Prospective Vigilance: Assessing Complex Coordinated Attack Preparedness Programs

Jared Goff EXECUTIVE SUMMARY State and local first responders in the United States lack a common strategic approach to preparing for complex coordinated attacks (CCAs).[1] Scholarly research, analysis, and shared best practices are important pillars to help first responders become better prepared and resilient, yet these components are mostly absent from the CCA narrative. Inconsistent

Police Self-Deployment at Critical Incidents: A Wicked Problem or a Part of the Solution?

Anna Brookes EXECUTIVE SUMMARY Police self-deployment refers generally to the unauthorized response of officers to critical incidents. However, existing literature provides no comprehensive definition and is confined to descriptive narratives in after-action reports. If the results of police self-deployment to an incident are undesirable or harmful, self-deployment is condemned. Conversely, if police respond to an

Bridging the Gap: To What Extent Do Socioeconomic Barriers Impede Response to Emerging Public Health Threats?

Don Neuert EXECUTIVE SUMMARY The basis for this thesis and research topic stems from certain local and state Public Health Emergency Preparedness grant activities—managed by the Centers for Disease Control and Prevention (CDC)—focused on jurisdictions’ ability to dispense life-saving medications and medical supplies to 100 percent of an impacted population within 48 hours of a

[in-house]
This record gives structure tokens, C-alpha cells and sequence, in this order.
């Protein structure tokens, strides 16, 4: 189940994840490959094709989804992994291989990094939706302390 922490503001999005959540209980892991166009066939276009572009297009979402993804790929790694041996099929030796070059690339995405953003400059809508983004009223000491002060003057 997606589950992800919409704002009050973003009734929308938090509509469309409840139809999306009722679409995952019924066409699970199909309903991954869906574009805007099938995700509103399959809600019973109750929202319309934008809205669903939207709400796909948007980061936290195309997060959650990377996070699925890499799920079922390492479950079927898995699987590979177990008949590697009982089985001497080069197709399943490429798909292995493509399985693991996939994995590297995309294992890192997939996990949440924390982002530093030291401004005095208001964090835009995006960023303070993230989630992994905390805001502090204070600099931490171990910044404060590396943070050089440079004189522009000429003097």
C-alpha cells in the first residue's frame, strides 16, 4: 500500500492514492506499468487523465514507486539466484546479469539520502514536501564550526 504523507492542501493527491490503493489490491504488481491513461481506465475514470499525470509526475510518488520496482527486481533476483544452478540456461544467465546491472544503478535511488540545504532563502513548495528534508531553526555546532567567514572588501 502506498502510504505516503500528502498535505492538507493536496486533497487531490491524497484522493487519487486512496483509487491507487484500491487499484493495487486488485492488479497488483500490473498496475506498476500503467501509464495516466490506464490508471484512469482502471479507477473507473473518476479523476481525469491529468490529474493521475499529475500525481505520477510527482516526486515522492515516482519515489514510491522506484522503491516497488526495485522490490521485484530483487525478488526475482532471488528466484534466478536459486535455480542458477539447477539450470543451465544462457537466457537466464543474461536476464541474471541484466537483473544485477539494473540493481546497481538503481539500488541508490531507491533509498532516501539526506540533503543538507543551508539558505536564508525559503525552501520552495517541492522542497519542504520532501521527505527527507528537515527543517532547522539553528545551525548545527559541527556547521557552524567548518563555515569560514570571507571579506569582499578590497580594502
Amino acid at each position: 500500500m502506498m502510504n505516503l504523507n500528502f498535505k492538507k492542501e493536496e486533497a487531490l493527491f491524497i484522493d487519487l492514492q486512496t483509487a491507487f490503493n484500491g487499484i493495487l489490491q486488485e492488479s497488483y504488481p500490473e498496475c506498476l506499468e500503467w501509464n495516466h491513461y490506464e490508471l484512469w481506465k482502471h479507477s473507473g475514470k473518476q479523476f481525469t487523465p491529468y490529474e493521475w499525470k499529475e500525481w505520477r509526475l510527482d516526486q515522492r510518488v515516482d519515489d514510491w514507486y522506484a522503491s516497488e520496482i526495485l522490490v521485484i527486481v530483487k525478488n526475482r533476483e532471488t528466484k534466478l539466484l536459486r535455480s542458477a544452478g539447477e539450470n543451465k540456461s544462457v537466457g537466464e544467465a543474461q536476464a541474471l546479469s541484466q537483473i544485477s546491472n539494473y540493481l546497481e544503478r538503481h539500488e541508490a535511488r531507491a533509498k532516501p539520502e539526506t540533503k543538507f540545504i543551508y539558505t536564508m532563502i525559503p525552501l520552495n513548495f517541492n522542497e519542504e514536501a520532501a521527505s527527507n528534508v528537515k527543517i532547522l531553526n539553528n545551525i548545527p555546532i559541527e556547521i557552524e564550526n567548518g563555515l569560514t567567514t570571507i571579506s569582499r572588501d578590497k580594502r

Next Generation 9-1-1: Policy Implications of Incident Related Imagery on the Public Safety Answering Point

Jeremy DeMar EXECUTIVE SUMMARY With NG911 systems, callers will be able to send text messages and transmit photos, videos, and other forms of data to 9-1-1 centers, and call takers will be able to better coordinate responses. For example, a caller could send streaming video from a crime scene, or personal medical data about a

The Drone Court and Due Process

Sheree McManus EXECUTIVE SUMMARY In the aftermath of 9/11, the U.S. Congress passed the Authorized Use of Military Force (AUMF), which established the authority of the president to use “all necessary and appropriate force” to protect the United States from threats against the homeland.[1] The implementation of the AUMF broadened the president’s authority to use

Tuberculosis Anywhere is Tuberculosis Everywhere – The Intersection of Immigration Enforcement Policy and Tuberculosis

Reed Little EXECUTIVE SUMMARY PROBLEM STATEMENT Tuberculosis (TB) is a significant health issue to both the general public and the officers who enforce our nation’s immigration laws. According to the Centers for Disease Control and Prevention (CDC), in 2014 there were 9,241 cases of TB reported in the United States, and America spent $435 million

Securing Healthcare’s Quantified-Self Data: A Comparative Analysis Versus Personal Financial Account Aggregators Based on Porter’s Five Forces Framework for Competitive Forces

Catherine Chiang EXECUTIVE SUMMARY Healthcare industry’s quantified-self movement empowers individuals via active self-tracking. This movement describes individuals’ use of applications and devices, such as Fitbit, to monitor and manage their health. Most importantly, the granularity of quantified-self data holds the potential to truly personalize healthcare. However, this consolidation of detailed personal data also exponentially increases

Social Networks and High Healthcare Utilization: Building Resilience Through Analysis

Michael D. Baker EXECUTIVE SUMMARY A group of unique patients exists within the United States healthcare system—a group that finds managing health and wellbeing difficult despite receiving quality care from leading physicians and modern hospitals. This relatively small group of Americans accounts for approximately half of the annual Medicare and Medicaid spending.[1] Known as superusers,